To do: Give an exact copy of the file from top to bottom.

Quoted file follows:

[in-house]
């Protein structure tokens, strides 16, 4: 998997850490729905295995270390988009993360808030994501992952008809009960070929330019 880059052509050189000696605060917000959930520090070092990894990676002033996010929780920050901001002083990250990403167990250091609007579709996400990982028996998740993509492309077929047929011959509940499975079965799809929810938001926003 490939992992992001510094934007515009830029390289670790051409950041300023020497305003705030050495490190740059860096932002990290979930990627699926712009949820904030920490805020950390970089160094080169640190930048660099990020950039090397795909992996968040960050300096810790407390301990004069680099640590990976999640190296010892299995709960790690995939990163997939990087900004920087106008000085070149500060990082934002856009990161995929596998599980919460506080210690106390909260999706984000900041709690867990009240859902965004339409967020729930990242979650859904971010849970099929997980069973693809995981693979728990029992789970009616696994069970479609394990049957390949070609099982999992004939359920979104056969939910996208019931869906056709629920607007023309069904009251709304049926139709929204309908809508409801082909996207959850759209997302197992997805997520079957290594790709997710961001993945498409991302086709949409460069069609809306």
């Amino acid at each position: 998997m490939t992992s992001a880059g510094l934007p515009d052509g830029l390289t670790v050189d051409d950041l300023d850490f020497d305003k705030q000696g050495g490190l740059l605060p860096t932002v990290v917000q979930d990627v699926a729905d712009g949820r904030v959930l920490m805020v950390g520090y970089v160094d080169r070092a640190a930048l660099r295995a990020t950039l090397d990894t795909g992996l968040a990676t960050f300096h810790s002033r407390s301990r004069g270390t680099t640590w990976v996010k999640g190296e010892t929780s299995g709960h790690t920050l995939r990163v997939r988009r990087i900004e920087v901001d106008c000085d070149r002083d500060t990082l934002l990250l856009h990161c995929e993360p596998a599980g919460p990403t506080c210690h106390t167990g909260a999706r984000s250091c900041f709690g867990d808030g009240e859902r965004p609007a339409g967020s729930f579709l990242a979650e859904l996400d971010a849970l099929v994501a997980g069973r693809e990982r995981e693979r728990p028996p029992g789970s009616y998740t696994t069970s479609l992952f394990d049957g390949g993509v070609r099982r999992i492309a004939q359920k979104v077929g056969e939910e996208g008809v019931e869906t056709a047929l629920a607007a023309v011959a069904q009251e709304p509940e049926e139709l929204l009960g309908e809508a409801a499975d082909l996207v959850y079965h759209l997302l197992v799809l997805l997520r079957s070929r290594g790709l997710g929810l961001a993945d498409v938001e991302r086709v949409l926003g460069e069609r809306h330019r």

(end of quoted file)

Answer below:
[in-house]
């Protein structure tokens, strides 16, 4: 998997850490729905295995270390988009993360808030994501992952008809009960070929330019 880059052509050189000696605060917000959930520090070092990894990676002033996010929780920050901001002083990250990403167990250091609007579709996400990982028996998740993509492309077929047929011959509940499975079965799809929810938001926003 490939992992992001510094934007515009830029390289670790051409950041300023020497305003705030050495490190740059860096932002990290979930990627699926712009949820904030920490805020950390970089160094080169640190930048660099990020950039090397795909992996968040960050300096810790407390301990004069680099640590990976999640190296010892299995709960790690995939990163997939990087900004920087106008000085070149500060990082934002856009990161995929596998599980919460506080210690106390909260999706984000900041709690867990009240859902965004339409967020729930990242979650859904971010849970099929997980069973693809995981693979728990029992789970009616696994069970479609394990049957390949070609099982999992004939359920979104056969939910996208019931869906056709629920607007023309069904009251709304049926139709929204309908809508409801082909996207959850759209997302197992997805997520079957290594790709997710961001993945498409991302086709949409460069069609809306």
């Amino acid at each position: 998997m490939t992992s992001a880059g510094l934007p515009d052509g830029l390289t670790v050189d051409d950041l300023d850490f020497d305003k705030q000696g050495g490190l740059l605060p860096t932002v990290v917000q979930d990627v699926a729905d712009g949820r904030v959930l920490m805020v950390g520090y970089v160094d080169r070092a640190a930048l660099r295995a990020t950039l090397d990894t795909g992996l968040a990676t960050f300096h810790s002033r407390s301990r004069g270390t680099t640590w990976v996010k999640g190296e010892t929780s299995g709960h790690t920050l995939r990163v997939r988009r990087i900004e920087v901001d106008c000085d070149r002083d500060t990082l934002l990250l856009h990161c995929e993360p596998a599980g919460p990403t506080c210690h106390t167990g909260a999706r984000s250091c900041f709690g867990d808030g009240e859902r965004p609007a339409g967020s729930f579709l990242a979650e859904l996400d971010a849970l099929v994501a997980g069973r693809e990982r995981e693979r728990p028996p029992g789970s009616y998740t696994t069970s479609l992952f394990d049957g390949g993509v070609r099982r999992i492309a004939q359920k979104v077929g056969e939910e996208g008809v019931e869906t056709a047929l629920a607007a023309v011959a069904q009251e709304p509940e049926e139709l929204l009960g309908e809508a409801a499975d082909l996207v959850y079965h759209l997302l197992v799809l997805l997520r079957s070929r290594g790709l997710g929810l961001a993945d498409v938001e991302r086709v949409l926003g460069e069609r809306h330019r």